The Allied convoys concentrated near Malta on the 9 July and headed for Sicily's southern beaches. The careful planning of the landings was slightly hindered by a storm, which slowed down the landing craft. The Italian defenders believed such weather conditions would deter any attempt of an invasion and were on a low state of alert.

The British 1st Airlanding Brigade mounted in 137 gliders, were the first to land. They were to seize the Ponte Grande Bridge south of Syracuse. These landings were, on the whole, unsuccessful. Of the 137 gliders, 69 came down in the sea, drowning some 200 men. A further 56 landed in the wrong area of Sicily and just 12 reached the target area and managed to take the bridge. The US paratroopers had difficulties too, the pilots were inexperienced and dust and anti-aircraft fire resulted in the 2,781 paratroopers being scattered over an area 80km radius.

The main amphibious landings involved three British divisions in the east and two US divisions in the west, all supported by heavy fire from off shore warships.

The British did not meet strong resistance from the Italian coastal troops and were able to bring tanks and artillery ashore ahead of schedule. By the end of the day 13th Corps had taken Syracuse and 30th Corps had secured Panchino.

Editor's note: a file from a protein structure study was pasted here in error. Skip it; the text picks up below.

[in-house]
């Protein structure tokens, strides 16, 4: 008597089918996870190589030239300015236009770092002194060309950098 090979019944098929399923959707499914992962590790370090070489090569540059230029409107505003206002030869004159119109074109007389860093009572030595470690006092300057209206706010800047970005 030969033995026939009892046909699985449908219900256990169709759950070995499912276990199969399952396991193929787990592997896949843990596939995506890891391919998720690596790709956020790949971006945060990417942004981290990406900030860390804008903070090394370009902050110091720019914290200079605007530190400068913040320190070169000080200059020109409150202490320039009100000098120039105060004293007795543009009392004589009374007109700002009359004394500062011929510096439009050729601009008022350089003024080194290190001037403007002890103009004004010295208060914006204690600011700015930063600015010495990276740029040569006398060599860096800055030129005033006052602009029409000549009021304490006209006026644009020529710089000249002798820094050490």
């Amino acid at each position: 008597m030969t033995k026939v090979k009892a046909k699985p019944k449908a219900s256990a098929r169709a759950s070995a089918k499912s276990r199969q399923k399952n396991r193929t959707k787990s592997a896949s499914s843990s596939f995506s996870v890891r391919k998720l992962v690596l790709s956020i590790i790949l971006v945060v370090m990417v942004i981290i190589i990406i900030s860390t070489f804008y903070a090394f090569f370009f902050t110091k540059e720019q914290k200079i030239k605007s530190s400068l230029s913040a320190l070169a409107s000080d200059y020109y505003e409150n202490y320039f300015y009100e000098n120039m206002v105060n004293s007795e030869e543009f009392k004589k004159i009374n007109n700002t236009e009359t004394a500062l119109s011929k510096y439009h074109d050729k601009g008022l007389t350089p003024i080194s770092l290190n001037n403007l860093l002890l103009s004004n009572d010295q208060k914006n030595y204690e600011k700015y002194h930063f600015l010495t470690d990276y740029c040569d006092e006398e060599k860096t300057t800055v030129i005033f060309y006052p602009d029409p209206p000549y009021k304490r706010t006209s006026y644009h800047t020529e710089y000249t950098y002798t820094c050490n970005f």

The US divisions had a far more difficult landing, with stiff resistance from the Italians and German air attacks. Later in the day the Hermann Goering Panzer Division, with it's 56 ton Tiger tanks, joined the defence, but the US 2nd Armored Division and US 18 Regimental Combat Team landed in the evening and the Americans managed to stand firm against the fierce fighting. Eventually, naval supporting gunfire forced the tanks to disperse.
The sudden appearance of so many paratroopers gave the appearance of a much greater invasion and the Axis defenders called for reinforcements.
By 12 July, the British had captured Augusta and Montgomery decided to head northwards, to the east of Mount Etna, to take Messina. The Commander of the US 7th Army, Lieutenant-General George S Patton, unhappy with this change of plan, was to fight westwards, towards Palermo. The Americans advanced well. They captured 53,000 prisoners and also the port of Palermo on July 22. This enabled the US 9th Division to land there, instead of on the southern beaches, and was valuable for receiving Allied supplies. Alexander ordered Patton to advance to Messina.